Wildfire Awareness Month: Have a Plan, Build a Kit and Be Ready to Evacuate


With fire season approaching, the Office of Emergency Management encourages everyone to be prepared.

As Oregon continues to recover from the historic and destructive 2020 wildfire season, abnormally dry conditions and pre-season fires on the landscape are causing concern for the 2021 wildfire season. It’s Wildfire Awareness Month and now is the time for Oregonians to prepare themselves, their families and their homes for wildfire.

Wildfire Awareness Month

May is Wildfire Awareness Month, and the Oregon Office of Emergency Management (OEM) and partners are engaged in a month-long campaign to encourage, empower and inform Oregonians to help prevent and prepare for wildfire.

Being prepared starts with an emergency plan. As simple as a list of important contacts and knowing where to go in case of evacuation, emergency plans are more effective when they are practiced with household members. 

Building an emergency kit or go bag that can be grabbed in a hurry is another way to prepare for disaster. “These are challenging times, and as we continue to rebuild after last year’s wildfires, it is more important than ever to prepare ourselves, our families and our communities against the threat of wildfire,” said OEM Director Andrew Phelps. “Gathering important documents to add to your go bag, talking about your emergency plan with your family, and signing up for local alerts are all small steps you can take now. These actions can make all the difference when disaster strikes and in the days that follow.”

It is also important to be familiar with “Ready, Set, Go” – a statewide evacuation system used to notify communities facing a threat, or potential threat, to lives and property. Oregonians can sign up for emergency alerts in their county to receive real-time evacuation notifications.

The “Ready, Set, Go” evacuation levels are as follows:

  • Level 1 Evacuation means “BE READY” for potential evacuation. Community members should be aware of the danger that exists in their area and monitor emergency services websites and local media outlets for information. This is the time for preparation and precautionary movement of persons with special needs, and in some cases, pets and livestock.
  • Level 2 Evacuation means “BE SET” to evacuate. Oregonians should be ready to leave at a moment’s notice, as this level indicates there is significant danger to the area. The public should be prepared to voluntarily relocate to a shelter or with family or friends outside of the affected area. They may have time to gather necessary items but doing so is at their own risk.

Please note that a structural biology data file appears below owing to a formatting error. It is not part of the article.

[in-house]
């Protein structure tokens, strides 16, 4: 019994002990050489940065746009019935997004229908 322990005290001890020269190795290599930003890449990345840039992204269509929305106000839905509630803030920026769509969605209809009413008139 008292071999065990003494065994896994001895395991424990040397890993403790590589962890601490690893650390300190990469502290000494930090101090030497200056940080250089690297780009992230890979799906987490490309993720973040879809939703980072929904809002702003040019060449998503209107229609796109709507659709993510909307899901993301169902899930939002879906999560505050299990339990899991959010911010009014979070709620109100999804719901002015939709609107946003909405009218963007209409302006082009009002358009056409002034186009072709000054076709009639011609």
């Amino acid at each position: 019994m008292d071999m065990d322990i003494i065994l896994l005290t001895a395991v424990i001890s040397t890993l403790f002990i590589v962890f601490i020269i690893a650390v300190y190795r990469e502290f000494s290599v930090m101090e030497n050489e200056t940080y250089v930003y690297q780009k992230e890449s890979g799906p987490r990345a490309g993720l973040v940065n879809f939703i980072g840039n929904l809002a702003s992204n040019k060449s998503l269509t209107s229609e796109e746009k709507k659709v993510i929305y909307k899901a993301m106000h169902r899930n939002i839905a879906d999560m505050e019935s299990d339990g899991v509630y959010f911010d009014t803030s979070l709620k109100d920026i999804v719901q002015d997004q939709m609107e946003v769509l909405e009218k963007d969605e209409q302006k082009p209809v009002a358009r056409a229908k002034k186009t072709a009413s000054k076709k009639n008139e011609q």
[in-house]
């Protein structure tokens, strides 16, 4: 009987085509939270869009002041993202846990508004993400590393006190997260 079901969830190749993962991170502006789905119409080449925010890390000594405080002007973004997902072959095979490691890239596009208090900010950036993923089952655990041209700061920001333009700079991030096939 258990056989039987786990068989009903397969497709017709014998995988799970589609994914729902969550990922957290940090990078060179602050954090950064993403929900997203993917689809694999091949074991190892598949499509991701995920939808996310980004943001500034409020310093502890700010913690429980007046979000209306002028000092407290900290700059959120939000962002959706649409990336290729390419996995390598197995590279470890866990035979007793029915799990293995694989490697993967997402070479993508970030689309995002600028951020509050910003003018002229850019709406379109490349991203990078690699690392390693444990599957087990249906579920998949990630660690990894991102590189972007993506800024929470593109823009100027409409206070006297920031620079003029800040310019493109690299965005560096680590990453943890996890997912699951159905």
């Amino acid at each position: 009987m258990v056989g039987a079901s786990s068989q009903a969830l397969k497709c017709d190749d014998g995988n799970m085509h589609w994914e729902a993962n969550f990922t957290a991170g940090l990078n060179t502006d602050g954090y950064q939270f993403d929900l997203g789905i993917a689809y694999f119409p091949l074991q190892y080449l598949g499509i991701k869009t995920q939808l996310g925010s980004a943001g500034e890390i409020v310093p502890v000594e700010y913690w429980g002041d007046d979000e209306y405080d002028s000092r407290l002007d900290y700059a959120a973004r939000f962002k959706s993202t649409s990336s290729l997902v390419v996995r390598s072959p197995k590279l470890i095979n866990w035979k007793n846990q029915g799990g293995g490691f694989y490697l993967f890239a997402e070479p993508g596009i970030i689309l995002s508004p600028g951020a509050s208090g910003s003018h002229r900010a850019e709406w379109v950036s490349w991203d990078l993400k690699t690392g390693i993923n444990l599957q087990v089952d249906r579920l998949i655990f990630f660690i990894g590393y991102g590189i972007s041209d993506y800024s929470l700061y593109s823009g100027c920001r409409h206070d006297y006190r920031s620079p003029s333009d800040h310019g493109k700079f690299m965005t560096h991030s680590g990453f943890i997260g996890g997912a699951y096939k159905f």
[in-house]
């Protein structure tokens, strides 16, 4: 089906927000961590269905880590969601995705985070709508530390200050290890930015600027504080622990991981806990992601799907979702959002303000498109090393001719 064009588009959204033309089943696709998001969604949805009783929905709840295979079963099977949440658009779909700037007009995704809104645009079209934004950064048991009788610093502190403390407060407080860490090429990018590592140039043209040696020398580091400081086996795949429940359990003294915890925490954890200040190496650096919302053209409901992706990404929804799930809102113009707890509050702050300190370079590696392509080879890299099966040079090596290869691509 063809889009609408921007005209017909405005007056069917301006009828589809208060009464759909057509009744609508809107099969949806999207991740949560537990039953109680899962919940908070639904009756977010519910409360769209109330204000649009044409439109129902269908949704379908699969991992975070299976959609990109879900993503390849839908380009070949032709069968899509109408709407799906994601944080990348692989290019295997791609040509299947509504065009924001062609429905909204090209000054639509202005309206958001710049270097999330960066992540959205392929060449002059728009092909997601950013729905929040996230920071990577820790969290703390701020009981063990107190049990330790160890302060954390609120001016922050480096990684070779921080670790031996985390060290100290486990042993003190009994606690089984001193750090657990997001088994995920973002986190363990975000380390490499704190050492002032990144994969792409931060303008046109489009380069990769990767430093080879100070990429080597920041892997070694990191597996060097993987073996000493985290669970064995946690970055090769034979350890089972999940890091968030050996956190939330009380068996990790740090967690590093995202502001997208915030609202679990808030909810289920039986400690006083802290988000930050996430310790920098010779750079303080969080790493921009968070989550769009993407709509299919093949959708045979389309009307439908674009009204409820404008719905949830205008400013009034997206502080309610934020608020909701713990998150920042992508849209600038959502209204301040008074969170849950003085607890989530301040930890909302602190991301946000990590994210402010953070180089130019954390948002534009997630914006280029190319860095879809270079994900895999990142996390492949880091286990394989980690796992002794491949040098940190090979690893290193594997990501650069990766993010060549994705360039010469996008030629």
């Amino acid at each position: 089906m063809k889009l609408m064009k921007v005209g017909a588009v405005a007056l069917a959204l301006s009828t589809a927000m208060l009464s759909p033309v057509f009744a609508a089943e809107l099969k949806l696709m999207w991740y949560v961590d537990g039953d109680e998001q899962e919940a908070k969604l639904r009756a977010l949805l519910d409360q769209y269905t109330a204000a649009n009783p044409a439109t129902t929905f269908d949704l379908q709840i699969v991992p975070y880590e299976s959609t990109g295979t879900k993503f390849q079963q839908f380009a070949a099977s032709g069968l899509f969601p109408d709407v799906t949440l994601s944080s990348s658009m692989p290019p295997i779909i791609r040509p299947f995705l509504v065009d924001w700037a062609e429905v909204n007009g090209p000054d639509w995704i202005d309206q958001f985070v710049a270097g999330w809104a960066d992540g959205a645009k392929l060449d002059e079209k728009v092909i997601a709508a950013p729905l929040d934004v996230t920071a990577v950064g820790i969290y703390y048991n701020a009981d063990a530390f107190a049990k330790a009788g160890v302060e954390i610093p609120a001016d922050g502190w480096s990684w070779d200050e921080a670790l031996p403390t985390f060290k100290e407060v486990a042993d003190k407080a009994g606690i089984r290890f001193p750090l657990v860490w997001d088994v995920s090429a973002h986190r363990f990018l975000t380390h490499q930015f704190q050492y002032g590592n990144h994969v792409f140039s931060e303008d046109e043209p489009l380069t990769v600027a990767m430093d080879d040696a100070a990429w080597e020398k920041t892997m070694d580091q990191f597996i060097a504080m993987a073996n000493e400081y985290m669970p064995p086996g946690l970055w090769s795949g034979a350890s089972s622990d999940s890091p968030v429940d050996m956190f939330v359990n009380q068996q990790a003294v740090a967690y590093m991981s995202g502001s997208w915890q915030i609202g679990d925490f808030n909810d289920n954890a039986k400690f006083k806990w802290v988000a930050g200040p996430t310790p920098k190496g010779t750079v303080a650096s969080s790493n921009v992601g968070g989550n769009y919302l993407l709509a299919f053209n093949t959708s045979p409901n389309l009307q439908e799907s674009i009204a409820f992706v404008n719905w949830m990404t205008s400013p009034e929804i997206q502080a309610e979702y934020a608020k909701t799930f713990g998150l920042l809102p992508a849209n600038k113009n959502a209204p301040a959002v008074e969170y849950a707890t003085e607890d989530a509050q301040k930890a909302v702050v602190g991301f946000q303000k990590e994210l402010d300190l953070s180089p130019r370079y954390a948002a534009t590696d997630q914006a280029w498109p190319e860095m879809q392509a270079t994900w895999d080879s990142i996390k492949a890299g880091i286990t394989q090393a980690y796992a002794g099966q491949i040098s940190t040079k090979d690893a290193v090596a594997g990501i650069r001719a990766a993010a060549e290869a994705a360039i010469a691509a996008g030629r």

• Level 3 Evacuation means “GO.” Leave immediately! Danger to the area is current or imminent. If a person chooses to ignore this advisement, emergency services may not be available to offer further assistance. People should not stop to gather any belongings or make efforts to protect their home or shelter.

“Emergencies happen – Oregonians have certainly seen more than our fair share of them the past few years. But even as we continue to rise to the challenge, it’s critical that we prepare ourselves and our families for the next bad day. Prevention is key but being ready for wildfires we can’t prevent is a way we can reduce risk and help one another to be disaster survivors rather than disaster victims,” Phelps added.

How to get prepared

OEM has an array of preparedness materials to help people plan for disasters, which are available through local county emergency management offices. One of these is “My Pocket Plan,” a mini booklet that provides a convenient place to store personal emergency information like work and school phone numbers, insurance information, medical contacts and prescription details. OEM’s My Pocket Plan also contains a list of basic emergency kit items and links to other disaster preparedness resources. 

About Author

Cory Grogan is a Public Information Officer with the Oregon Office of Emergency Management, which coordinates and maintains a statewide emergency services system for emergency and disaster communications. OEM is made up of four Sections: Director’s Office, Technology and Response, Operations and Preparedness, and Mitigation and Recovery Services.

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